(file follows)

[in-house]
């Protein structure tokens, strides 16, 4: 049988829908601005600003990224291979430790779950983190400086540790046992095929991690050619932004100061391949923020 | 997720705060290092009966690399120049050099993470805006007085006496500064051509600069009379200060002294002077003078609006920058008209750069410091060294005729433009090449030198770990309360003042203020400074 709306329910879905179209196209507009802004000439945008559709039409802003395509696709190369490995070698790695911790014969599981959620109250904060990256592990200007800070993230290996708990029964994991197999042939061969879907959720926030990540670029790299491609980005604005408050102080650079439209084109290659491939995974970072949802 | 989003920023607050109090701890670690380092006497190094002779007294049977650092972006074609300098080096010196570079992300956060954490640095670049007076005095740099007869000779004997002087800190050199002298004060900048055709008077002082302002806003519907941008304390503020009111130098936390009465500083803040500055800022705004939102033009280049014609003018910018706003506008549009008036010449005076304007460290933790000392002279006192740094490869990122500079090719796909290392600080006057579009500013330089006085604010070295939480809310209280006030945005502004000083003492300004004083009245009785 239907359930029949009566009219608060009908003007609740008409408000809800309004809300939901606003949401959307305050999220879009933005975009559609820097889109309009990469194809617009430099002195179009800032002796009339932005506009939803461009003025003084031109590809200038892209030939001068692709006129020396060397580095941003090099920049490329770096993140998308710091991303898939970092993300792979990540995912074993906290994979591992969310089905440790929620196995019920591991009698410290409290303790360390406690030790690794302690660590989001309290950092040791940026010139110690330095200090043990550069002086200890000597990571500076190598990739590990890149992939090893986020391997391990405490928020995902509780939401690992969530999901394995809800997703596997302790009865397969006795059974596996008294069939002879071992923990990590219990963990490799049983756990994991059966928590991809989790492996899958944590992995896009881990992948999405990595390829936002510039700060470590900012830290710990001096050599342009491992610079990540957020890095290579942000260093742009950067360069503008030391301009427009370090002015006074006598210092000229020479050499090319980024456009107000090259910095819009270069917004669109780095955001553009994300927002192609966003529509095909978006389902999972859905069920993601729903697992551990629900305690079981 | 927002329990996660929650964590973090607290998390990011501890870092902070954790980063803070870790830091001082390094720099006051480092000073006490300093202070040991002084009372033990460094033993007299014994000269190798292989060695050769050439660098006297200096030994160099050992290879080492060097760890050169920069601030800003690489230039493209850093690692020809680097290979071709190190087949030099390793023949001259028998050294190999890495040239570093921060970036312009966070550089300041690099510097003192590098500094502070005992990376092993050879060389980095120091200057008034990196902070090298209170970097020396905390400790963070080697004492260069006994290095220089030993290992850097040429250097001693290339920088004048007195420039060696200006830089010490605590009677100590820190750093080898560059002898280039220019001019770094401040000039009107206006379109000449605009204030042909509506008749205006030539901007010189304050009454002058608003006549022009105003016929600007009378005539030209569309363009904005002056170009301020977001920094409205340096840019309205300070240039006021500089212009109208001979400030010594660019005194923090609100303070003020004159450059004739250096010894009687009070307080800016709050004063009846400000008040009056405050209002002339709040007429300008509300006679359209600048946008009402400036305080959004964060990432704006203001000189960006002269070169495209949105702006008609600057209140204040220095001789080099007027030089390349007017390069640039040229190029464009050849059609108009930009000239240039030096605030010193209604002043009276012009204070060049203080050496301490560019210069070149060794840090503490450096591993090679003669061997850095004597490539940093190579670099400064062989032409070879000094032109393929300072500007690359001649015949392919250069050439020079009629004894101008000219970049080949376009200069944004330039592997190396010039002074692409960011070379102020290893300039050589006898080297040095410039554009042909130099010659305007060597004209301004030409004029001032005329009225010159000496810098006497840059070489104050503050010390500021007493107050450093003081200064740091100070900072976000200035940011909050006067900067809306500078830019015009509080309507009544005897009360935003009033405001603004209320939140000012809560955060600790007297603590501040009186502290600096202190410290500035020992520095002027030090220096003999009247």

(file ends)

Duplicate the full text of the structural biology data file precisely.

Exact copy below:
[in-house]
């Protein structure tokens, strides 16, 4: 049988829908601005600003990224291979430790779950983190400086540790046992095929991690050619932004100061391949923020 | 997720705060290092009966690399120049050099993470805006007085006496500064051509600069009379200060002294002077003078609006920058008209750069410091060294005729433009090449030198770990309360003042203020400074 709306329910879905179209196209507009802004000439945008559709039409802003395509696709190369490995070698790695911790014969599981959620109250904060990256592990200007800070993230290996708990029964994991197999042939061969879907959720926030990540670029790299491609980005604005408050102080650079439209084109290659491939995974970072949802 | 989003920023607050109090701890670690380092006497190094002779007294049977650092972006074609300098080096010196570079992300956060954490640095670049007076005095740099007869000779004997002087800190050199002298004060900048055709008077002082302002806003519907941008304390503020009111130098936390009465500083803040500055800022705004939102033009280049014609003018910018706003506008549009008036010449005076304007460290933790000392002279006192740094490869990122500079090719796909290392600080006057579009500013330089006085604010070295939480809310209280006030945005502004000083003492300004004083009245009785 239907359930029949009566009219608060009908003007609740008409408000809800309004809300939901606003949401959307305050999220879009933005975009559609820097889109309009990469194809617009430099002195179009800032002796009339932005506009939803461009003025003084031109590809200038892209030939001068692709006129020396060397580095941003090099920049490329770096993140998308710091991303898939970092993300792979990540995912074993906290994979591992969310089905440790929620196995019920591991009698410290409290303790360390406690030790690794302690660590989001309290950092040791940026010139110690330095200090043990550069002086200890000597990571500076190598990739590990890149992939090893986020391997391990405490928020995902509780939401690992969530999901394995809800997703596997302790009865397969006795059974596996008294069939002879071992923990990590219990963990490799049983756990994991059966928590991809989790492996899958944590992995896009881990992948999405990595390829936002510039700060470590900012830290710990001096050599342009491992610079990540957020890095290579942000260093742009950067360069503008030391301009427009370090002015006074006598210092000229020479050499090319980024456009107000090259910095819009270069917004669109780095955001553009994300927002192609966003529509095909978006389902999972859905069920993601729903697992551990629900305690079981 | 927002329990996660929650964590973090607290998390990011501890870092902070954790980063803070870790830091001082390094720099006051480092000073006490300093202070040991002084009372033990460094033993007299014994000269190798292989060695050769050439660098006297200096030994160099050992290879080492060097760890050169920069601030800003690489230039493209850093690692020809680097290979071709190190087949030099390793023949001259028998050294190999890495040239570093921060970036312009966070550089300041690099510097003192590098500094502070005992990376092993050879060389980095120091200057008034990196902070090298209170970097020396905390400790963070080697004492260069006994290095220089030993290992850097040429250097001693290339920088004048007195420039060696200006830089010490605590009677100590820190750093080898560059002898280039220019001019770094401040000039009107206006379109000449605009204030042909509506008749205006030539901007010189304050009454002058608003006549022009105003016929600007009378005539030209569309363009904005002056170009301020977001920094409205340096840019309205300070240039006021500089212009109208001979400030010594660019005194923090609100303070003020004159450059004739250096010894009687009070307080800016709050004063009846400000008040009056405050209002002339709040007429300008509300006679359209600048946008009402400036305080959004964060990432704006203001000189960006002269070169495209949105702006008609600057209140204040220095001789080099007027030089390349007017390069640039040229190029464009050849059609108009930009000239240039030096605030010193209604002043009276012009204070060049203080050496301490560019210069070149060794840090503490450096591993090679003669061997850095004597490539940093190579670099400064062989032409070879000094032109393929300072500007690359001649015949392919250069050439020079009629004894101008000219970049080949376009200069944004330039592997190396010039002074692409960011070379102020290893300039050589006898080297040095410039554009042909130099010659305007060597004209301004030409004029001032005329009225010159000496810098006497840059070489104050503050010390500021007493107050450093003081200064740091100070900072976000200035940011909050006067900067809306500078830019015009509080309507009544005897009360935003009033405001603004209320939140000012809560955060600790007297603590501040009186502290600096202190410290500035020992520095002027030090220096003999009247």